Shunqin thought it over. “Yes! The office has produced more than a little wastepaper in recent years. Mostly it’s been treated as rubbish and thrown away indiscriminately, which truly is a waste; a portion has been used for wiping off tables and chairs or burned in fires for heating. It’s an extreme pity.” Shunqin seemed to have found himself an excuse, so he also knelt down to pick up some paper.
      A long while passed. The two men collected and rummaged through several years of wastepaper from the floor, from inside and outside cabinets and from the corners of the room. They wiped off the sputum, footprints and mildew, tied them into bundles with twine, and carried them out to sell.
      No need to mention that Shunqin's evening banquet not only had excellent wine and food due to the money from the sale of the wastepaper; he was also able to hire Beijing’s most famous song and dance troupe to participate and liven things up. The guests were overjoyed and praised Shunqin’s generosity. When they asked him how he’d become rich, he sat down among them, completely plastered and smiling broadly, and didn’t say a word.
      However, something happened that no one had expected. At the beginning of the Imperial Court’s early morning session the next day, one of the Imperial Censors reported Shunqin to the emperor. He charged that Shunqin had flouted the law, transgressed against public order; expropriated public property for his own use, and generally committed heinous crimes.
      A bang went off in Shunqin’s brain. He shouted to himself, “This isn’t good!” He knew it wasn’t directed at him, but at the
New Administration rerforms currently being propagated, and at the reformer’s leader Lord Fan Zhongyan. – Shuqin was a loyal supporter of Fan and one of the active proponents of reform. The New Administration had been obstructed in every possible way since its implementation because it struck a severe blow at the vested interests of nobles and bureaucrats.
      Shunqin also knew clearly that this platform of the Imperial Censors had already become the front line for the conservatives to attack the reformers. He wanted to explain, but before he could open his mouth, more than eighty percent of all the Court’s civil and military officials knelt down in unison. They argued without end, making a mountain out of a molehill, and petitioned the emperor to severely punish Su Shunqin and other corrupt officials and egregious thieves.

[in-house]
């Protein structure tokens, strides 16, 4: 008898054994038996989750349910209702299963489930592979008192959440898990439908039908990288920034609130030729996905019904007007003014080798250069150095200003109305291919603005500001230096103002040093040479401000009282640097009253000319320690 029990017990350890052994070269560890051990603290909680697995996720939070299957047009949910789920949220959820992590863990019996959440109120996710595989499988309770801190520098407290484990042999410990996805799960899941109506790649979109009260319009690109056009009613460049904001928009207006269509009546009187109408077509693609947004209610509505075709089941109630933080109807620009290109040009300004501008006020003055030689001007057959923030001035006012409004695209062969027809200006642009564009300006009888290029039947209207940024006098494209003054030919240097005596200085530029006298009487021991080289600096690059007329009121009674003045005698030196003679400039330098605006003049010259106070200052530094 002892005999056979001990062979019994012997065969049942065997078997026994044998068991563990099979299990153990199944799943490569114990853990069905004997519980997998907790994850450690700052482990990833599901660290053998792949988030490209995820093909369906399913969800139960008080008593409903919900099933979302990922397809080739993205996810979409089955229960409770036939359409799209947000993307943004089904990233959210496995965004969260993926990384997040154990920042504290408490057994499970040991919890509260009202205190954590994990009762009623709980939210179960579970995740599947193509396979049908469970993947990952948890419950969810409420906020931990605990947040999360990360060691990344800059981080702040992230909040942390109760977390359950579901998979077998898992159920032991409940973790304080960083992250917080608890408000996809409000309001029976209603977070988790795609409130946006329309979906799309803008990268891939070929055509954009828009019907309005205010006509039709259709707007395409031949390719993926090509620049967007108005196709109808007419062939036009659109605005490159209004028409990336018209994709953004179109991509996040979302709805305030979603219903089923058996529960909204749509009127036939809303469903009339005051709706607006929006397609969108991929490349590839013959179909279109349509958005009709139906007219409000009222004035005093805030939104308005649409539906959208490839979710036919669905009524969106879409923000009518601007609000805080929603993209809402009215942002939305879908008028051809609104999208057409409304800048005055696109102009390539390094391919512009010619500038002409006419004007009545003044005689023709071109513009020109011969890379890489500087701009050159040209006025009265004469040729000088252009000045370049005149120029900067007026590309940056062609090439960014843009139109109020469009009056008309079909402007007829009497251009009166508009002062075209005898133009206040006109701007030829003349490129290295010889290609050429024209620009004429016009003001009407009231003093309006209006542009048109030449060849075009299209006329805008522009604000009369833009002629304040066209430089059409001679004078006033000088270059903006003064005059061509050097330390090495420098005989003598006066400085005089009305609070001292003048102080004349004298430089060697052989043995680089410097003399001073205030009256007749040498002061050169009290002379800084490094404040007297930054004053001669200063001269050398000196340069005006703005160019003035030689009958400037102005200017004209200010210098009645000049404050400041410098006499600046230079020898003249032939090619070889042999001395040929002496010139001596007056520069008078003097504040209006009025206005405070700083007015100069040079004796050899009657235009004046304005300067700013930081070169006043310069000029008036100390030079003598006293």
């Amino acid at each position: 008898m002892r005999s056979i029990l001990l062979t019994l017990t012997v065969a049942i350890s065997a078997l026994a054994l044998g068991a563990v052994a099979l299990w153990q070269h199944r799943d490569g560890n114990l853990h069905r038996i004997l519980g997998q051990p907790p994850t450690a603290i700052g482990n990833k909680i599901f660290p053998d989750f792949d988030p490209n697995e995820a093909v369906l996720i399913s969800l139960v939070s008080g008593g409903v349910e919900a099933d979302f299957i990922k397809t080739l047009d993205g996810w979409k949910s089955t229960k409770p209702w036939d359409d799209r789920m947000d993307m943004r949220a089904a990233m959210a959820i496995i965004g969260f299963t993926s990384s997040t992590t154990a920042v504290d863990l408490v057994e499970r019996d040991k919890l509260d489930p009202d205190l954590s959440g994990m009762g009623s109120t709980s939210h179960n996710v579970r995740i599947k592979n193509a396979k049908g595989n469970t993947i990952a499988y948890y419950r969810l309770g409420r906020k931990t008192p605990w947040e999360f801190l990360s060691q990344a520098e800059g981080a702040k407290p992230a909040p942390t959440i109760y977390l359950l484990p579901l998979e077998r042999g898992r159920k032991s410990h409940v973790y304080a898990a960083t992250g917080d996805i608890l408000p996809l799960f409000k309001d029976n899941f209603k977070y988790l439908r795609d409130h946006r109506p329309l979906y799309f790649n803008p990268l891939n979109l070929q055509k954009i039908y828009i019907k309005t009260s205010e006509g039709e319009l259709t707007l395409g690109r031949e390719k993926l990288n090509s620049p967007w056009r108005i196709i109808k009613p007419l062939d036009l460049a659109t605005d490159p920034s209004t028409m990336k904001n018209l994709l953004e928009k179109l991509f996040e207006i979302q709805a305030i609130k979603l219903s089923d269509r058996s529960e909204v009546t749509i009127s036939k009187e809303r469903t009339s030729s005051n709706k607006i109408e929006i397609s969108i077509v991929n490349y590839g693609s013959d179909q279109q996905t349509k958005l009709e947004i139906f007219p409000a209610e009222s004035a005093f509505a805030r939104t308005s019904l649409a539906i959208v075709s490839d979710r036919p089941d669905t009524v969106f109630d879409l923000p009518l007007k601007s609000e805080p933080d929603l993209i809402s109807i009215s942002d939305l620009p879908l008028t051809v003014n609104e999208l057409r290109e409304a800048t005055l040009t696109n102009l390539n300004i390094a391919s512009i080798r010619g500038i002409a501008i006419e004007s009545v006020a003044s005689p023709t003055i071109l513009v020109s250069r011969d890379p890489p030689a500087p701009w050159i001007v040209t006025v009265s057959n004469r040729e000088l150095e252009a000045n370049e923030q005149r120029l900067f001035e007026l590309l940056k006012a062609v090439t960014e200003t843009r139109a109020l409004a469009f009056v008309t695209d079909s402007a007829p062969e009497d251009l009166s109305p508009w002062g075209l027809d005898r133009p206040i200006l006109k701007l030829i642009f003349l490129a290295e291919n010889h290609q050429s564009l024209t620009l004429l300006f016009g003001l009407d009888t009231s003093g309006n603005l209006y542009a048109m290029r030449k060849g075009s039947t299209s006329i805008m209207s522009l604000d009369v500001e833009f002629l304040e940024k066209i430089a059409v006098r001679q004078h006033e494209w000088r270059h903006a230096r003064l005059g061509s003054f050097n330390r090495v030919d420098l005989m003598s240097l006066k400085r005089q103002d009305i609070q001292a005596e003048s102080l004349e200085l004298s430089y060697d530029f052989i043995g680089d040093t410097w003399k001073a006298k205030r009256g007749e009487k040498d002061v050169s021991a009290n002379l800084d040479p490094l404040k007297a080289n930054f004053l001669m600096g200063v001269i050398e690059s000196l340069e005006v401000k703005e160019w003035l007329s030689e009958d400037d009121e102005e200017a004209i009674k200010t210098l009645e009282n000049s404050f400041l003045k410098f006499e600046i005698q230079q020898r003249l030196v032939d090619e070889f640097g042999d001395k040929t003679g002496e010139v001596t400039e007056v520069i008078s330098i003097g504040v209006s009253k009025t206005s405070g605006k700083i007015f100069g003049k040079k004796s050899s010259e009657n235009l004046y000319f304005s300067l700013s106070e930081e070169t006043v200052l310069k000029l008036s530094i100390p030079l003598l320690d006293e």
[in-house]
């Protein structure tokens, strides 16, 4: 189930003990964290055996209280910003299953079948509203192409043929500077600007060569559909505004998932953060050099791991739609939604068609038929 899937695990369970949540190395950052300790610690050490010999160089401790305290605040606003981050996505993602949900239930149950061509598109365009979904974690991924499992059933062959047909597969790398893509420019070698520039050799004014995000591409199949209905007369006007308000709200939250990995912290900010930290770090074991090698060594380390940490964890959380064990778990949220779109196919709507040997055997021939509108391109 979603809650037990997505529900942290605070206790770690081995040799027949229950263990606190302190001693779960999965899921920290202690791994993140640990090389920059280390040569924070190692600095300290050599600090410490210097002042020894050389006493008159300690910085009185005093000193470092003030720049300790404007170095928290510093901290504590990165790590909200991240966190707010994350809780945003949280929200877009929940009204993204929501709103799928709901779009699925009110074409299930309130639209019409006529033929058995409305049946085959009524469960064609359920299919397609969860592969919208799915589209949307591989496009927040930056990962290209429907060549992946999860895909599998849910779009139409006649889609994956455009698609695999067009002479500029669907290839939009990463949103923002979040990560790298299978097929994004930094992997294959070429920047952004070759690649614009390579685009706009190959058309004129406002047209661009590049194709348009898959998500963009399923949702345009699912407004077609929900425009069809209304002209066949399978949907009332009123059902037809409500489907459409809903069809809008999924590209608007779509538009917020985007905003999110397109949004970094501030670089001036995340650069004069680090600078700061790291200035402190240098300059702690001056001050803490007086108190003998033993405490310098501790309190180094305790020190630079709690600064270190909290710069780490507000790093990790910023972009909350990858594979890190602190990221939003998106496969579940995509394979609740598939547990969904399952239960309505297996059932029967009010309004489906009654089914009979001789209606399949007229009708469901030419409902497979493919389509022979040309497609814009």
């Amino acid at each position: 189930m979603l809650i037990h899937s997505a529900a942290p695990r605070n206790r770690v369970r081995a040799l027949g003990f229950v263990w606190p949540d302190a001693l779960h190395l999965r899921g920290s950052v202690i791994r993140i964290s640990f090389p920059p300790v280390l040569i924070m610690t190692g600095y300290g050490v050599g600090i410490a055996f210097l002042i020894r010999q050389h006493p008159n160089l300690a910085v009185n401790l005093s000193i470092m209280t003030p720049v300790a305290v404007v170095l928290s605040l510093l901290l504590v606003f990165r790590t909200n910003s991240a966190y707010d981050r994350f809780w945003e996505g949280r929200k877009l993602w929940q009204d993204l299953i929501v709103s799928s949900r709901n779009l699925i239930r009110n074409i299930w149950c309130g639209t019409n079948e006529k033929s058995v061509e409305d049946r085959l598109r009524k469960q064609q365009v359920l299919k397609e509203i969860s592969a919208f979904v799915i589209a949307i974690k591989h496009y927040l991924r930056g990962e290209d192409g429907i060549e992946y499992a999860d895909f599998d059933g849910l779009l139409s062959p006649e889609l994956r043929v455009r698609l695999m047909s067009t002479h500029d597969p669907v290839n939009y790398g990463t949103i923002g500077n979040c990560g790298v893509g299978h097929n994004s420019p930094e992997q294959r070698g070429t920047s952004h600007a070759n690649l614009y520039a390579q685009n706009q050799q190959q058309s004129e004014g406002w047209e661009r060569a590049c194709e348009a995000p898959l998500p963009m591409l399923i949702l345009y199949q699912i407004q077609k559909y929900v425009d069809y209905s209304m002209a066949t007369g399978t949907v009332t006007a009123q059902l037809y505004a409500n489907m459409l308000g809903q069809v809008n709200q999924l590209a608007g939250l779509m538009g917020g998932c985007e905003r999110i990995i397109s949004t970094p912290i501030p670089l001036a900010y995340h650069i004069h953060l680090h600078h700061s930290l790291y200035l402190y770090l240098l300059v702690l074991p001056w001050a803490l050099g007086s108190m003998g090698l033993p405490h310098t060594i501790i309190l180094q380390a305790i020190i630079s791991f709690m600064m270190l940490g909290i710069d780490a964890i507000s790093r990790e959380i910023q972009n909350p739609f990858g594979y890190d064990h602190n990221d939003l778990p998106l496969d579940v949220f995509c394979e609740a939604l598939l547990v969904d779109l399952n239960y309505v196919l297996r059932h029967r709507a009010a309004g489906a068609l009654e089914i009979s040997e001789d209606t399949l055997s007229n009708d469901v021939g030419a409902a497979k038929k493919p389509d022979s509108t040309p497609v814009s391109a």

The emperor watched the battle in front of him. After pondering for a long time, he demoted Shunqin, Obedient Liu and all those who’d attended the banquet to the status of commoner and immediately expelled them from the capital.
      An autumn rain had just stopped outside the capital. The sunset glowed but gloomy clouds looked bleak. The autumn wind rustled the air and blackbirds cawed in dismay. Obedient Liu wiped the tears from his cheeks and said angrily, "What bastards they are. Such an unexpected ado over mere wastepaper, putting you and I in this situation. "
      "Don’t be angry, Brother Liu. As the saying goes, ‘Maggots can’t eat uncracked eggs – they must have a way to gain access.’ Suppose you and I could have restrained the selfish desires in our hearts yesterday. What then could they have done, even if they’d wanted to press the two of us to the point of death? Our selfish desires and greed brought all this upon us, so don’t blame them." Surprisingly, Shunqin even smiled faintly. "And why stop at not blaming them? We should be grateful."